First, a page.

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- Know-it All Driver: Most of us have encountered the know-it-all driver, who is absolutely convinced every other driver on the road is an idiot or an incompetent fool. The know-it-all driver tends to shout condescendingly at any driver they believe is not driving as they should.
- The Competitor: also known as the aggressor—this is the driver who is constantly in a battle for “first place,” even when they are not entirely sure what they are battling for. The competitor goes out of his or her way to be the first to speed away the second the light turns green and will drive around a parking lot for twenty minutes in order to get the best space. The competitor will do their best to ensure no other driver ever passes them—therefore spends a lot of time breaking the speed limit. All in all, the competitor or aggressor drives their car hard and has little patience for slower or unpredictable drivers.
- The Teacher: this driver will boldly wag a finger at anyone they feel is not following the rules of the road. When another driver weaves in and out of traffic, expect to see the teacher with a stern look on their face, pointing a finger at the driver, muttering about the lack of respect on the road.
- The Timid Driver: this type of driver can send many other drivers over the edge, particularly drivers who just want to get where they’re going on time. The timid driver always drives less than the speed limit, and will brake without warning when there is nothing—at least nothing other drivers can see—in the road to brake for. The timid driver is slow to get going when the light turns green, will slow sooner than other drivers as they approach intersections, and appear to be easily startled.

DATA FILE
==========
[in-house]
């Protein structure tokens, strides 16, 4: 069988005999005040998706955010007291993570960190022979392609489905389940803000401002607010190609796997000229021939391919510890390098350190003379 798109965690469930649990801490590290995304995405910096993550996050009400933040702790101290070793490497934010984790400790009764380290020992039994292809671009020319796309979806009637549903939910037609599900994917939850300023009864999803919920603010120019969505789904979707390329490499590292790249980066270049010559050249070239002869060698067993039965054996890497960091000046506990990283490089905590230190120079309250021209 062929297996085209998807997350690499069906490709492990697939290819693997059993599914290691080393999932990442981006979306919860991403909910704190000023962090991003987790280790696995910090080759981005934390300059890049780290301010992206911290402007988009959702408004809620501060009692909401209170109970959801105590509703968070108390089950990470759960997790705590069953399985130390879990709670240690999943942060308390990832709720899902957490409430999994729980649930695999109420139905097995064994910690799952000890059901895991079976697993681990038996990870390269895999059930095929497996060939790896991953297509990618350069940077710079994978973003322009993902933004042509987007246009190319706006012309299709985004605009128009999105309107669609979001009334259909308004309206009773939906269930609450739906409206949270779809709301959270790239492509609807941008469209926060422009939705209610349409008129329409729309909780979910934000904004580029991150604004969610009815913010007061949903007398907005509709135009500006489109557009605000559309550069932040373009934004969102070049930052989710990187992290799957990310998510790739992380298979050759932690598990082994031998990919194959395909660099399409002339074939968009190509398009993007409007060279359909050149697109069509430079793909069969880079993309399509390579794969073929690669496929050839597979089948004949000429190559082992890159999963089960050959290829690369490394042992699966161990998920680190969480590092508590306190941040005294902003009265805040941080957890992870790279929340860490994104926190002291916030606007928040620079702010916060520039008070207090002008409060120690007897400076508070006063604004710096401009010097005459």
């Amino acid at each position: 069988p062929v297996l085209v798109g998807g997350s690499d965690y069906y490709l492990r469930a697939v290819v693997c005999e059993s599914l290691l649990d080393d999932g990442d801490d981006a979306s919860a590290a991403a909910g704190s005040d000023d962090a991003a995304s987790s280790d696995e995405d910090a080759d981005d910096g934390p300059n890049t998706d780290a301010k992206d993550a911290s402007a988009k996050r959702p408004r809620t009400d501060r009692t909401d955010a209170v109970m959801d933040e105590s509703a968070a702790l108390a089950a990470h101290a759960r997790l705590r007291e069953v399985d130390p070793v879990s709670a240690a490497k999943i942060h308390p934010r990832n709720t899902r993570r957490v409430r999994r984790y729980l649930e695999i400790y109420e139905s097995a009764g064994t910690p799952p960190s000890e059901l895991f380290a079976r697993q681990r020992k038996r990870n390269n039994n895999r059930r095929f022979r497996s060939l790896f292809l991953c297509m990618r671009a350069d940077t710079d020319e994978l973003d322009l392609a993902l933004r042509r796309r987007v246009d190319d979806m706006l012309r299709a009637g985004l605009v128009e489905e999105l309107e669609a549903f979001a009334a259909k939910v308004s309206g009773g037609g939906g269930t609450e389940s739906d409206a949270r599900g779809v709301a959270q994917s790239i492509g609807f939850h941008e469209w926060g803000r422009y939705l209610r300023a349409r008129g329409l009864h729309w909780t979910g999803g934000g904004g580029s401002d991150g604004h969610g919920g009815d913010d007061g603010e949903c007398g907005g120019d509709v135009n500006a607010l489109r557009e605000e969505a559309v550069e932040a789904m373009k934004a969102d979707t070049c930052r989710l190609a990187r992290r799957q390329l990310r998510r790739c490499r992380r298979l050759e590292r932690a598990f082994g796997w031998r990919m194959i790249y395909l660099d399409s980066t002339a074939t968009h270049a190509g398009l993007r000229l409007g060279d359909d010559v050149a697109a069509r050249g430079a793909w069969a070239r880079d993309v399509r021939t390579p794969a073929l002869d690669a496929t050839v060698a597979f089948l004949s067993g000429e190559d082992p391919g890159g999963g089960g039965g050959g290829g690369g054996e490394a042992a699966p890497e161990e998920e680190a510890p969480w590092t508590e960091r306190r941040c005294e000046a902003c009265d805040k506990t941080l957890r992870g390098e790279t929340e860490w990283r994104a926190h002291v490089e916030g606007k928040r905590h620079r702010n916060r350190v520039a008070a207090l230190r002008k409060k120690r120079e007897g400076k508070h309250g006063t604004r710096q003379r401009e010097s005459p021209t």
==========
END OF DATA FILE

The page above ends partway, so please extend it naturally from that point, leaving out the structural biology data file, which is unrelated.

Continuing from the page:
- The Neutral navigator: this driver is a mild-mannered driver who consistently takes a middle-of-the-road approach to driving, driving the speed limit and obeying all rules of the road.
- The Distracted Driver: this could well be even more dangerous than all the other types of driving personalities. The distracted driver has three children and a dog in a minivan, and is constantly turning around to see why one of them is crying, to hand over a sippy cup or to pick up a dropped toy. The distracted driver can also be the single-minded business person who is talking on their cell phone, flipping through a file and looking up something on their computer—while driving down the road. Distractions may well be the number one cause of automobile accidents, and if you notice a distracted driver, steer clear. The unpredictability of the distracted driver is incredibly dangerous.
- Nearly 62 percent of all American drivers consistently travel from five to ten miles above the speed limit.
- A little more than a third of all drivers in the U.S. sing and dance in their car while driving, with the highest number of driver entertainers found in Los Angeles.
- A bit more than a fifth of our nation’s drivers either slam on their brakes or slow to a crawl when they think they are being tailgated.
- Boston residents are the most likely to honk their horn when another driver cuts them off (27.6 percent), but overall, almost 20 percent of Americans will use their horn in that situation.
- About 10 percent of Americans admit to using curse words or crude gestures when cut off.